I'm still against it - if only because I HATE people telling me what to do (which is why I've spent my adult life in the military). I'm against seat belt laws - yet, I've walked (or run) away from enough car crashes to always wear mine.

What gets me the most is that "health insurance" is a complete misnomer. To me, insurance is something you should have but you NEVER want to use. I don't want to use my auto insurance, because that means that my car is destroyed (again), same with house insurance. Yet with "health insurance" things that should be planned for and budgeted are taken care of and since it is a $5 - $25 copay, who cares what the "charge" is?
You have a small child? Guess what, you'll have to deal with an ear infection. It should be a simple doctor visit and minimal (yet realistic) charge for the amoxicillian and be done with it. It shouldn't require insurance! The insurance should be for when the kid falls out of a tree and lands wrong.

Just my opinion.

Albany Rifles
14 Apr 15,, 19:25
1. Gunnut, give me a way to regulate insurance across state lines and I am with you. Insurance companies time and again prove that regulation isneeded. But you will run up against the state' rights issue.

2. Tuna, health insurance is not just a luxury. It is often the safety net for a LOT of people who do work but do not make enough to save for the catostraphic events that occur. 3 years after I got out of the Army (not a retiree) my son, age 2, required open heart surgery. The insurance company negotiated a direct payment to the surgeon of $57,000. The hospital bill was another $40,000 +.

We ended up paying $ 17k out of pocket. It cleaned out our 401ks and all our savings. If the insurance company had not paid the larger amount we would have been bankrupt.

As it is insurance kept our heads above water.

You cannot save for everything.

gunnut
14 Apr 15,, 19:34
I'm still against it - if only because I HATE people telling me what to do (which is why I've spent my adult life in the military). I'm against seat belt laws - yet, I've walked (or run) away from enough car crashes to always wear mine.

What gets me the most is that "health insurance" is a complete misnomer. To me, insurance is something you should have but you NEVER want to use. I don't want to use my auto insurance, because that means that my car is destroyed (again), same with house insurance. Yet with "health insurance" things that should be planned for and budgeted are taken care of and since it is a $5 - $25 copay, who cares what the "charge" is?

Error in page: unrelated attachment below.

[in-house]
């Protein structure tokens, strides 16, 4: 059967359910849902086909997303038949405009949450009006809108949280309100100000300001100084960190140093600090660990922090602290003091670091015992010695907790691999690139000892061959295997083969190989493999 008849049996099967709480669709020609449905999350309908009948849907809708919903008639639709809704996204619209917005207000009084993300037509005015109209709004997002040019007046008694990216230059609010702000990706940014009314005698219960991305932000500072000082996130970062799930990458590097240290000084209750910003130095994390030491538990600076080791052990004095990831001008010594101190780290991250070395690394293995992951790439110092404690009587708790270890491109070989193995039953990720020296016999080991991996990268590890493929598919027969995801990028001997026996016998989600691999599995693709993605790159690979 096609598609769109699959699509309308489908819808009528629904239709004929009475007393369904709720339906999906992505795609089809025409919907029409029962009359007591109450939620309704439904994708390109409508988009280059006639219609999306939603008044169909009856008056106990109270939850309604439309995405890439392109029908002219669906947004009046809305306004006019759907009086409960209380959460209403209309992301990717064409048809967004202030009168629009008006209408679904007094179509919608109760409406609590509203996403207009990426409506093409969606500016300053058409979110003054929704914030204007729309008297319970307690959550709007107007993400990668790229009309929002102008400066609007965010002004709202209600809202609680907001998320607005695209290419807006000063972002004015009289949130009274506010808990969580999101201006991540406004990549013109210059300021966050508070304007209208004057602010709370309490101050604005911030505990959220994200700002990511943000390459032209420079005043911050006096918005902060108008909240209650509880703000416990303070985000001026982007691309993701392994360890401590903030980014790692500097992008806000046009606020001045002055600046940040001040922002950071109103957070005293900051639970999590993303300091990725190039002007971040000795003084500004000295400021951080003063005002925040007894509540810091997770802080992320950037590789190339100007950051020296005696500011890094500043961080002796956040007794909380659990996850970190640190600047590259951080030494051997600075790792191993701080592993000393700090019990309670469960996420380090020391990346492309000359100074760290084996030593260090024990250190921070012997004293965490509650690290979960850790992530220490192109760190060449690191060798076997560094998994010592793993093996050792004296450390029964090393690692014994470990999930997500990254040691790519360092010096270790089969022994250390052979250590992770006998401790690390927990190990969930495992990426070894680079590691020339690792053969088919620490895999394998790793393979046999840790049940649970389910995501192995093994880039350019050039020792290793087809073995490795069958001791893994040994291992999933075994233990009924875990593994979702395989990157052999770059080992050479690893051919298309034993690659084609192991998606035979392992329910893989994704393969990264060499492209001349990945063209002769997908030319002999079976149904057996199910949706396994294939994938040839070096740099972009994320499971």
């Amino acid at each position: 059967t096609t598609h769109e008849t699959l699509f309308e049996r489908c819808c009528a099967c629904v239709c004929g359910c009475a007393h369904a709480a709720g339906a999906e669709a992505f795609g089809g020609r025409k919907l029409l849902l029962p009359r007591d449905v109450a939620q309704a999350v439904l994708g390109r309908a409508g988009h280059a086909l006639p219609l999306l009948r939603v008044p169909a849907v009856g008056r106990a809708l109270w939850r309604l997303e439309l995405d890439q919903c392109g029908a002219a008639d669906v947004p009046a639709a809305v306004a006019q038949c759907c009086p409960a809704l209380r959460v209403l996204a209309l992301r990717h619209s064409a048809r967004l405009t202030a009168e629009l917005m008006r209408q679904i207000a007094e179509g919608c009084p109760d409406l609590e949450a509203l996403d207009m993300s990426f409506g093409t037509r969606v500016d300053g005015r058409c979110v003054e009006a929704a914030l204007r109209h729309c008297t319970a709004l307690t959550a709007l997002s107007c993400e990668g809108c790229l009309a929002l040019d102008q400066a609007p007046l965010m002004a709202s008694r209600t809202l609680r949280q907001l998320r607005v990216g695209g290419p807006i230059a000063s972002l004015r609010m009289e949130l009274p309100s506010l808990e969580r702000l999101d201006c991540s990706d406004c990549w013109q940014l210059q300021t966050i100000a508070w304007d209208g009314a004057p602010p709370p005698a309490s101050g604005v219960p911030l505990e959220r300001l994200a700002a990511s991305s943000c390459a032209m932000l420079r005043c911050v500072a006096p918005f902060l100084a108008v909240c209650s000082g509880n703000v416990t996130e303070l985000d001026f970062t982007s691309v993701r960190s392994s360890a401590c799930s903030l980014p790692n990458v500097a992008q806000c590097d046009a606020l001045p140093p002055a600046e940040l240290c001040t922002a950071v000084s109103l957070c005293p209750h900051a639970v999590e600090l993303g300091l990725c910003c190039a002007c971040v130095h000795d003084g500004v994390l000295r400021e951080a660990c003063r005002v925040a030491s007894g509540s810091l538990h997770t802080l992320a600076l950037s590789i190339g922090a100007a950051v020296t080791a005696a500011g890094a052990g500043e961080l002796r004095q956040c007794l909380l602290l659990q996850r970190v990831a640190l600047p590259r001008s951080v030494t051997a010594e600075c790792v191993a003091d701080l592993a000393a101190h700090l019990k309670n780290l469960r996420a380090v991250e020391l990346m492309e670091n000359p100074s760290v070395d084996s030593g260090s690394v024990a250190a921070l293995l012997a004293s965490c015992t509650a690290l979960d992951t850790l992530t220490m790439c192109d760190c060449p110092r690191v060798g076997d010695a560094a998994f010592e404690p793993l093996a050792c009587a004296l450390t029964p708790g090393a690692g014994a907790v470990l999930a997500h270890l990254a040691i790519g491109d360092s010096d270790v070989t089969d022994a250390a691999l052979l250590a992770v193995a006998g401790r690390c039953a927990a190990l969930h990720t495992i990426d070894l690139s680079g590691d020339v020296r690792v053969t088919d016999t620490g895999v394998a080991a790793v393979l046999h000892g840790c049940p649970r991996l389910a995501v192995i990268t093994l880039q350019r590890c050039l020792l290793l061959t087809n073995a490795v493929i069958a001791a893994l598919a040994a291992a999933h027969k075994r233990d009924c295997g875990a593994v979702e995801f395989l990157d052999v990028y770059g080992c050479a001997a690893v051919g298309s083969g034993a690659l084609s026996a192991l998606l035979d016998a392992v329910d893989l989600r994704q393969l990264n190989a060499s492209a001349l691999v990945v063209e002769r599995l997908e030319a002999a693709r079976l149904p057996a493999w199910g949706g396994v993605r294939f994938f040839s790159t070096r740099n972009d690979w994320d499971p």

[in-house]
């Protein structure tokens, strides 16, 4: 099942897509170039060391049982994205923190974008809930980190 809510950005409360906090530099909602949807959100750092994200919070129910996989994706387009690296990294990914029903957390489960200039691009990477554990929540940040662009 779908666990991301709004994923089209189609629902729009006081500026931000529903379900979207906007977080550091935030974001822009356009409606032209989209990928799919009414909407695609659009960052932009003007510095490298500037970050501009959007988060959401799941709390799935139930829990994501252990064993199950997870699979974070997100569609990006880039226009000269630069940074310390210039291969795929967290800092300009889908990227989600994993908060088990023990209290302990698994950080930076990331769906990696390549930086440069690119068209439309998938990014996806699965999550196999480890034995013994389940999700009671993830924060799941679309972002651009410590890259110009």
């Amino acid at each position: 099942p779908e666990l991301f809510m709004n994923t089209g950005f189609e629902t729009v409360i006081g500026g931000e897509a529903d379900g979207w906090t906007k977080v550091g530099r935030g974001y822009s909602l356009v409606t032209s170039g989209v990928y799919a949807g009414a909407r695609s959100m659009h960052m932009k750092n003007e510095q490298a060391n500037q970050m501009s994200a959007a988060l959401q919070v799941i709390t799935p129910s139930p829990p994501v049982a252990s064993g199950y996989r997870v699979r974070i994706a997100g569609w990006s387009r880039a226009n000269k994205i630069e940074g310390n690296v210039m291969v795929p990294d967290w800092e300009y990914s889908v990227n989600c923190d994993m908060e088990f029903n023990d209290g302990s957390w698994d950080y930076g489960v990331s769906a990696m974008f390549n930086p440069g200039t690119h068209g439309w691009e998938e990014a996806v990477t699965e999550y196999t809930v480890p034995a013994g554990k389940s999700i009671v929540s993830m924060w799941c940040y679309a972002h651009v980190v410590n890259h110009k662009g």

You have a small child? Guess what, you'll have to deal with an ear infection. It should be a simple doctor visit and minimal (yet realistic) charge for the amoxicillian and be done with it. It shouldn't require insurance! The insurance should be for when the kid falls out of a tree and lands wrong.

Just my opinion.

I completely agree with you.

What we have over the last half century, probably closer to 70 years, is a subsidized maintenance program rather than insurance. We use it for every single little thing from a cough to upset stomach to tooth ache. True insurance is for use in a catastrophic accident. We don't go to Geico or AAA for an oil change, or even to replace a fan belt. Why should we have the insurance company (the public) pay for our choice of eating tons of candy or drinking gallons of soda? Other people subsidizing our bad habits is the major reason why we have such poor health and high medical cost.

Obamacare did something unexpected. It forced employers to payout the subsidies to the employees and set them free to buy their own health insurance. Now people will see how much money is actually spent on their crappy life style choices. Maybe, just maybe, people will start to pay attention to their own health, shop around for the best bargain in medical procedures, and in a few decades, drive down health care cost.

Did Obamacare provide health care for the "millions of Americans without insurance?" I don't care.

Can that good for nothing artist now concentrate on his "art" without worrying about his dental bill? I don't care.

tuna
14 Apr 15,, 19:35
AR, I think you misunderstood. Insurance is not a luxury, it is a hedge against catastrophe.

Your son's case would be a great reason for use of insurance. But like I said, your son probably got an ear infection between 2 and 5 (just guessing based on my own kids). THAT is not a case for insurance, as it should be no more than $100 (doctor's time and maybe $25 for the moxy? Realistic numbers, not what insurance companies pay). Of course, since everyone just pays a co-pay who knows what is really charged in order to pay all the bureaucrats who are now in the loop.